Image: Total S.A.
A year ago, I wrote a bullish case for SunPower Corporation [
I still have a favorable view of the company, because it has the highest efficiency solar panels for residential and commercial applications. However, now that the stock is in the $12+ range rather than the $6+ range, there is less of a margin of safety if we should see continued economic slowdown in the United States and elsewhere. I would potentially be willing to buy back in at a lower price.
In fact, one way I plan to maintain some small exposure to SunPower is through Total S.A. [
The Commodity Bear Market
While U.S. stocks have reached strong new highs over the past several years, most commodities and commodity producers have been left in the dust. In fact, commodities are at near record divergence in terms of their relationship with the S&P 500:
Chart Source: Incrementum AG, In Gold We Trust 2019 Report
Incrementum plots an assumed reversion to the mean through 2023 on its chart, which might or might not happen in that way, or at all. This chart and ones like it have been popular for the past three years, and the divergence has only grown larger during that time.
However, it’s true that commodities have been in a deep bear market for the better part of a decade, and are now at low extremes compared to their relationship with other asset classes. Valuation doesn’t tell us much about what will happen in a year or two, but gives us clues for where to start looking for long-term opportunities.
I started buying gold and silver producers heavily in late 2018. For example, I recommended Sandstorm Gold Royalties [
Going forward, while I am maintaining my exposure to gold and silver producers, I am diversifying a bit into the highest-quality copper, agricultural, and oil producers, because these commodities continue to be very cheaply priced. Unlike precious metals and agriculture, however, copper and oil prices often fall during recessions, so it’s important for long-term investors to stick with companies that have a low cost of production and a strong balance sheet to get them through periods of low prices — and to leave the riskier opportunities for the traders.
Total S.A. – Diversified High-Yielder
While I don’t have a large oil exposure in my portfolio, I do like to have one or two oil producers as a small portion so that I can dollar-cost average into them during price dips. Going forward, Total is my preferred choice.
The company has a free cash flow breakeven point of about $30 per barrel of Brent crude, which means a greater than 50% reduction in the price of oil would be needed to turn the company free cash flow negative at the current time. If oil drops more than 10-20% from where it is now, some of the less profitable producers will start to run into financial trouble and reduce supply, which means low-cost producers like Total can usually push forward until prices normalize.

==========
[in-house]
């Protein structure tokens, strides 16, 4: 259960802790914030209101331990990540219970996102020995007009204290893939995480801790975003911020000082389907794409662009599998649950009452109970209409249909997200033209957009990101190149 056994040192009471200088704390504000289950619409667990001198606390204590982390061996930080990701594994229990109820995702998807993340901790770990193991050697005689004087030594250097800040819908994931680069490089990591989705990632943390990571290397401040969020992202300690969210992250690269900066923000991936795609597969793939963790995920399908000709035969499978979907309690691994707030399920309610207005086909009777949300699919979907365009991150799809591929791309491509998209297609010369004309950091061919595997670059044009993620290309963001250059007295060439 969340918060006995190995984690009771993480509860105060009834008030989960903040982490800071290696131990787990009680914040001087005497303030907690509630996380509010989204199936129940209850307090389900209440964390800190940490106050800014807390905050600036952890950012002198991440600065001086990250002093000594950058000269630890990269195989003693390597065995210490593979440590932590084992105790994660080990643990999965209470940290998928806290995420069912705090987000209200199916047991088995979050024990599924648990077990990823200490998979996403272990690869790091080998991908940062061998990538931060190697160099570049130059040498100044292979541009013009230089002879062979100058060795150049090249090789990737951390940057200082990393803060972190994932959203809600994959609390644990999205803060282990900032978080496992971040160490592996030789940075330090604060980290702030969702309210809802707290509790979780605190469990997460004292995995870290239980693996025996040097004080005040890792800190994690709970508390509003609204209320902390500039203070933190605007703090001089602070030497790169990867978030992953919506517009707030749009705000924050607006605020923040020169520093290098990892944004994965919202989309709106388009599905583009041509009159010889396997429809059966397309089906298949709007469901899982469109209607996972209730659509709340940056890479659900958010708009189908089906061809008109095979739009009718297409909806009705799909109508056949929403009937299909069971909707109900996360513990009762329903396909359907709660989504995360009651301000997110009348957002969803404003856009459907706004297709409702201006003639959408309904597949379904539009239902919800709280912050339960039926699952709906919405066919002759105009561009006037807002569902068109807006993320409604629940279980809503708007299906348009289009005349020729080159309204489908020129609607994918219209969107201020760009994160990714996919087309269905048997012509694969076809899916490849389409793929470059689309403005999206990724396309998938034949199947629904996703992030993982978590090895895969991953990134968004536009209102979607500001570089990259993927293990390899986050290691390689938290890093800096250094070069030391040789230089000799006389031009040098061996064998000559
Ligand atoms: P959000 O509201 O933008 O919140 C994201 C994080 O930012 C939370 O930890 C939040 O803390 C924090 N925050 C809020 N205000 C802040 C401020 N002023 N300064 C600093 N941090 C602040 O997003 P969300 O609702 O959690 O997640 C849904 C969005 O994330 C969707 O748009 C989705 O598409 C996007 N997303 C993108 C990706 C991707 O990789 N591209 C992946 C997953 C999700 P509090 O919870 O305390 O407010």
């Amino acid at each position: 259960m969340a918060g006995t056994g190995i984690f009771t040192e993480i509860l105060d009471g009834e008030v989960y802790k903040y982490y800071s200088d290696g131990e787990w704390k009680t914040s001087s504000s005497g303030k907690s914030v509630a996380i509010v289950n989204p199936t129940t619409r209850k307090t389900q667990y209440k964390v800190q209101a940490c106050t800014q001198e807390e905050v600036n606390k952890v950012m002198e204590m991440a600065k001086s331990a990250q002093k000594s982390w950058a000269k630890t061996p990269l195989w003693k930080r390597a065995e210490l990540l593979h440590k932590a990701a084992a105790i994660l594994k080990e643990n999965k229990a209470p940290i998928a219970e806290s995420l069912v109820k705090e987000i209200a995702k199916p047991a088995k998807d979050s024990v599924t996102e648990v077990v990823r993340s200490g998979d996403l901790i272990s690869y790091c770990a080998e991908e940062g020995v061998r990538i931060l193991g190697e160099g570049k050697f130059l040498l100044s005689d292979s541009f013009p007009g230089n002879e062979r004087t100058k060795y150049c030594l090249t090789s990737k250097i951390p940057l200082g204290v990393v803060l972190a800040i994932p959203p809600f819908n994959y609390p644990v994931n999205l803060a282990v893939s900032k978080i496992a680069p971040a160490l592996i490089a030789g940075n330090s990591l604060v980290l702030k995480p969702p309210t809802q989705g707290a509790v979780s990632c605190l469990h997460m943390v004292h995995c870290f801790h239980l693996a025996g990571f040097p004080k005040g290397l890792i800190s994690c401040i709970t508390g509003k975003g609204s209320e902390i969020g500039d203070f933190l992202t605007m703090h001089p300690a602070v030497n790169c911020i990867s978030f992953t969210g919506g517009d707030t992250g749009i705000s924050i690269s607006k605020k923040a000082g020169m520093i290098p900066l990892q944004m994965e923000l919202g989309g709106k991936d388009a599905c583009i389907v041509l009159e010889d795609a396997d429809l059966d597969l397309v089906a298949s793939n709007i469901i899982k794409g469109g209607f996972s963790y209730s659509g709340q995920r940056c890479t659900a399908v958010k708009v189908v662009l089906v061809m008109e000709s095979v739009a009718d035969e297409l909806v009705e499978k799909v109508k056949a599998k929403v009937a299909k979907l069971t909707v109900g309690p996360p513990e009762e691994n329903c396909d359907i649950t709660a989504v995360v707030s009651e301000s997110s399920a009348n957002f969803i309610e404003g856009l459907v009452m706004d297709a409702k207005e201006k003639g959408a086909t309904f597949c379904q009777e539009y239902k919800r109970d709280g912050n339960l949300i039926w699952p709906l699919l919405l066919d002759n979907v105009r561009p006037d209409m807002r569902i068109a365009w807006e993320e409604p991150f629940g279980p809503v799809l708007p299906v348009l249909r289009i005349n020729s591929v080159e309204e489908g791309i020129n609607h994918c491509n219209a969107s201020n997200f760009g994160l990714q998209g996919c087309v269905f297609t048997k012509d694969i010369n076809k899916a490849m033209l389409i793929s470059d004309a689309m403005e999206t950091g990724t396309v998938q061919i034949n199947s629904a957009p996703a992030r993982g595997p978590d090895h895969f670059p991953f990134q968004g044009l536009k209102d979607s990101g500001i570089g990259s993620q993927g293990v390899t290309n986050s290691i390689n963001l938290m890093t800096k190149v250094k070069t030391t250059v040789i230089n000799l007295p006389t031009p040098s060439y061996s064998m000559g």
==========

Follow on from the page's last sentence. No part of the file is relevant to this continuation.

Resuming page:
The balance sheet is strong with a net debt to income ratio of approximately 3, and an A+ credit rating from S&P.
I particularly like Total’s exposure to LNG. The company expects LNG demand to have a 5% growth rate through the next decade, led primarily by Asian electrical generation.
Chart Source: Total February 2019 Results & Outlook Presentation
Natural gas is a cheaper and cleaner source of energy than coal, and is currently taking market share from coal in many regions. As cars increasingly become electrified rather than powered by gasoline, Total’s exposure to LNG is likely to become increasingly important.
After Total closes its expected acquisition of Anadarko’s global assets from Occidental Petroleum [
The company has had a rough decade due to major declines in the price of oil, but going forward from this price level, I think the company is likely to offer reasonable forward returns.
Chart Source: F.A.S.T. Graphs
Total is on track to pay a 5.8% dividend yield during 2019 and has averaged a 5.6% yield over the past decade. The company has maintained or raised its dividend every year for 37 consecutive years in local currency terms, including through various crashes in the oil price.
Total’s performance might not be able to keep up with the S&P 500 during a raging bull market like we’ve seen for the past decade, but from a late-cycle environment with high valuations, the stock offers compelling value. With a 5.8% dividend yield, a forward oil price that hypothetically keeps up with inflation over time (with substantial volatility along the way), and mild or moderate production growth, Total can potentially offer low double-digit forward returns at a time when many equities likely cannot.
Overall, Total’s combination of a low cost of production, diversified mix of upstream and downstream operations, a stake in a growing solar business, and a strong balance sheet, make it one of the blue chip stocks in the energy sector.
Moreover, the company is trading at a notable discount to U.S. major oil producers like Exxon Mobile [
Equities Contributor: Lyn Alden
Source: Equities News